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Why family meals are so important
Thursday, 07 September 2017 00:00

The importance of family  meals

Why Family Meals Are So Important

"What did you do in school today?" "Who did you play with at recess?" "Did you see that article in the newspaper?" Eating together as a family is one of those things that doesn't seem like such a big deal. But it can make a big difference for your kids in terms of self-image, sense of security, self-esteem and overall sense of happiness. "Regular family meals are probably the best psychological 'daily vitamin' parents can give their children," says Carleton Kendrick, a family therapist in Millis, Mass., and author of "Take Out Your Nose Ring, Honey, We're Going to Grandma's." "They're far more powerful in the long and short term than you might think they are."

That's because family meals make kids feel good, especially when you focus on keeping the conversation positive. "Dinner can be a wonderful time to hear about everyone's day or anything else your kids want to talk about that you don't usually take the time to discuss," says Vicki Panaccione, Ph.D., founder of the Better Parenting Institute in Melbourne, Fla. It also gives kids the chance to be themselves and share their opinions within the safe confines of home, without risking the rejection of their peers. And even toddlers can begin to feel like a valued contributing member of their family when they scoot their chair up to the dinner table and start to chime in. While the peas are being passed, the open forum gives your kids the opportunity to learn about your family's history and your past.

It's no wonder that family meals are associated with lower teenage pregnancy rates, higher grade point averages, fewer eating disorders in teens and lower risk of depression. Moreover, the psychological benefits go both ways. A recent telephone survey of 2,008 Americans sponsored by Barilla found that adults who eat with their kids regularly with few distractions (no TV or phone) report higher overall life satisfaction. "Family meals pay off for adults and children," says William J. Doherty, Ph.D., professor of family social science at the University of Minnesota in St. Paul, who helped Barilla analyze the survey results. It's a ritual none of us really ever outgrow. The key is to start the meal tradition when your kids are young, then keep it up. "When you get your kids into the habit of family dinners, they'll keep doing it when they get older and become more independent," Doherty says. In other words, when they morph into eye-rolling teenagers.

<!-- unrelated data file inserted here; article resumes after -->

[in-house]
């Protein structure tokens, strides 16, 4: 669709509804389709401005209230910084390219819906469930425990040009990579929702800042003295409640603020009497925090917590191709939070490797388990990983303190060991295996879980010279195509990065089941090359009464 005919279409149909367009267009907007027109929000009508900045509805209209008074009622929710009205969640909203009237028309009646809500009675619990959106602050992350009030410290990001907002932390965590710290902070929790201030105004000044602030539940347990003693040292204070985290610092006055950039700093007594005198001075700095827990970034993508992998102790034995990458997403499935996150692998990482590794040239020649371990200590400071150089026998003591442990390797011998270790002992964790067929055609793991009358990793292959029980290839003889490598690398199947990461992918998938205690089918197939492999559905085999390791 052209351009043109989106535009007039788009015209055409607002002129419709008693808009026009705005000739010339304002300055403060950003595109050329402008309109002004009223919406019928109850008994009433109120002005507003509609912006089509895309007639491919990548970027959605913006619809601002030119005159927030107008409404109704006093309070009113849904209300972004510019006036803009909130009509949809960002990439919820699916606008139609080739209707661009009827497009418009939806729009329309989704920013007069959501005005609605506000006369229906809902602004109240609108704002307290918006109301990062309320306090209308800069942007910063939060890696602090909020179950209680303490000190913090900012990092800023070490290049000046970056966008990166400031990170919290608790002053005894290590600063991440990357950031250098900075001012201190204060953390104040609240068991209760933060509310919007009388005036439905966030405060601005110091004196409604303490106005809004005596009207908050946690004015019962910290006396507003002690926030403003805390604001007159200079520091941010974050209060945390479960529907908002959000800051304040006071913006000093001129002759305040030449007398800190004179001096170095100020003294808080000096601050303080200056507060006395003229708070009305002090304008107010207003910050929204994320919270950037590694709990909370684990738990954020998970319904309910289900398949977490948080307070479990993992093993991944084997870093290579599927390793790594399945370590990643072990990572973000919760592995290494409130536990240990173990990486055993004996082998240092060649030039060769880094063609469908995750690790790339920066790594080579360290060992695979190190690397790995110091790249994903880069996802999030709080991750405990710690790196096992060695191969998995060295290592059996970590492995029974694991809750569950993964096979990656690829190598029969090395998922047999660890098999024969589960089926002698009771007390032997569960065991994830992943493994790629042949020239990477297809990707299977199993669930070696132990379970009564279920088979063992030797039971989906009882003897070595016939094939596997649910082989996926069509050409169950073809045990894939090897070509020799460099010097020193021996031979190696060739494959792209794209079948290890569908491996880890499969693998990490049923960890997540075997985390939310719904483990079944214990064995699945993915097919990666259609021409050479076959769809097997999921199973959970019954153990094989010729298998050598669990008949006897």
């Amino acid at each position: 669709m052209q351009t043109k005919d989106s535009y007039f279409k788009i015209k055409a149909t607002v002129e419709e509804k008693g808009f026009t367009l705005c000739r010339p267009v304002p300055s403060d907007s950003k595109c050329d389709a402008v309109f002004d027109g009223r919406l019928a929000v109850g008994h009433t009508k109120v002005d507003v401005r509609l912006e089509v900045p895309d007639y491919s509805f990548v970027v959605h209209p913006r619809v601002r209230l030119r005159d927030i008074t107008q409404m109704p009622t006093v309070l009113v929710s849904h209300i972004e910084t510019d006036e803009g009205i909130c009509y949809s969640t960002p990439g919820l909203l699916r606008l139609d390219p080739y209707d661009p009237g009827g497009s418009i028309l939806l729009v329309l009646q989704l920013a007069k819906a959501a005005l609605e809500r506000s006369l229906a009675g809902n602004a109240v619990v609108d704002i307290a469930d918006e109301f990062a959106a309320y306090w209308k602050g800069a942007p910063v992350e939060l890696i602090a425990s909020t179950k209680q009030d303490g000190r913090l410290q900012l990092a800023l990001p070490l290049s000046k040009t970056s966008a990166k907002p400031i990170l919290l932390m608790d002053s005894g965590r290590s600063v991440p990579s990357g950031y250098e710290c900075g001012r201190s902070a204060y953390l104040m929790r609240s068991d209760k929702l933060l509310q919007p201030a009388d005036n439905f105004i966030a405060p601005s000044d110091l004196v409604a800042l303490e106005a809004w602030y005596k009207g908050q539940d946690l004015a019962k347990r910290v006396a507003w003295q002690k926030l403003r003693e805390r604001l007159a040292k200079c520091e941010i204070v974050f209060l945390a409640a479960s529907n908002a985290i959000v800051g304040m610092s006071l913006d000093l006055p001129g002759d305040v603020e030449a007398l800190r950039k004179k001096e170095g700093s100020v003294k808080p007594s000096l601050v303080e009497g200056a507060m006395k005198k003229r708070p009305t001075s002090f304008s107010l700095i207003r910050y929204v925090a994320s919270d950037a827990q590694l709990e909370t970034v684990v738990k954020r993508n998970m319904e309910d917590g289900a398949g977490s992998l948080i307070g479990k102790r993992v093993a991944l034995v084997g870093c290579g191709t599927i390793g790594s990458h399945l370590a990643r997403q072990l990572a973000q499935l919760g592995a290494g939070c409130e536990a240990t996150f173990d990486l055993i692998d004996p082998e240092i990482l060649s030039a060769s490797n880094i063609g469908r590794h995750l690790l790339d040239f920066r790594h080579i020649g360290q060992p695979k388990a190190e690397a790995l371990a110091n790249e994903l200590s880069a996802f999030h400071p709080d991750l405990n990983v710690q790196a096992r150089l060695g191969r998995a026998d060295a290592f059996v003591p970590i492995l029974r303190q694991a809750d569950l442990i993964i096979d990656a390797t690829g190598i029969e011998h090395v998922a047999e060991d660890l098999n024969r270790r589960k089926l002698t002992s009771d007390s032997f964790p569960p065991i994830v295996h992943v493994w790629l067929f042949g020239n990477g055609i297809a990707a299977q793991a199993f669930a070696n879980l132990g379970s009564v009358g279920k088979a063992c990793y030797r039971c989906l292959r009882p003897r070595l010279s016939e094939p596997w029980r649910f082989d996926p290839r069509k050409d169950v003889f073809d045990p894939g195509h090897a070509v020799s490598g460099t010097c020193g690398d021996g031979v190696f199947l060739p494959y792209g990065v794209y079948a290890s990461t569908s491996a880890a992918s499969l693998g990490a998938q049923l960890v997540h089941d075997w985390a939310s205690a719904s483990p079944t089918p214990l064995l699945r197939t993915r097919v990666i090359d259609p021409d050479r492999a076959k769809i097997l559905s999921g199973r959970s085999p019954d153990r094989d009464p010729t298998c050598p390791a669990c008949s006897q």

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How to help your child make friends at school
Wednesday, 25 January 2017 00:00

My child has no friends at school.


It’s a heartbreaker. Your child comes home from school one day and says he doesn’t have any friends and that nobody likes him - the dreaded words no parent wants to hear. You’ve been there; you know how cruel it can be on the playground and how quickly friendships seem to come and go throughout life. You want to wrap up your little guy and protect him from the world and most of all, you want to ensure that he has plenty of friends.

As much as you’d like to step in, you simply can’t make friends for him. You can, however, give him the tools he needs to be social and to be a good friend. Every child is born with an innate need to attach or be in a relationship, but how he goes about forming those relationships depends largely on his temperament. Children can start to develop real friendships around the age of four or five. When everything goes smoothly, it can be exhilarating and great. But when you see your child hitting some bumps in the road to having his own “B.F.F.,” you can help.

According to Denise Salin, a licensed Marriage and Family Therapist and Parent Educator, you don’t want to push. “Some children, especially younger elementary school age ones, need help developing social skills such as empathy, problem-solving, negotiating, cooperation and communication skills” before they are comfortable making friends. “If an elementary aged child does not seem to want to make friends, it’s important to try and get an understanding of what may be going on.”

To support the development of friendships in your child’s life, try some of these techniques:

Offer a variety of opportunities for play and socialising. Host friends over for play dates or lunch. See if you can participate in a carpool and sign-up your child for group activities such as art, drama or dance. Exposing him to different areas of play will help him learn to socialise. “Giving children lots of unstructured time to play is important because they learn the social skills they need so they can keep playing and have fun,” says Salin. Additionally, you can include your child when talking to people out of his normal range of peers. Take him to visit a neighbour, or bring him along to the dry cleaner. The more he is exposed to interacting with all kinds of people, the more he will learn to do the same.

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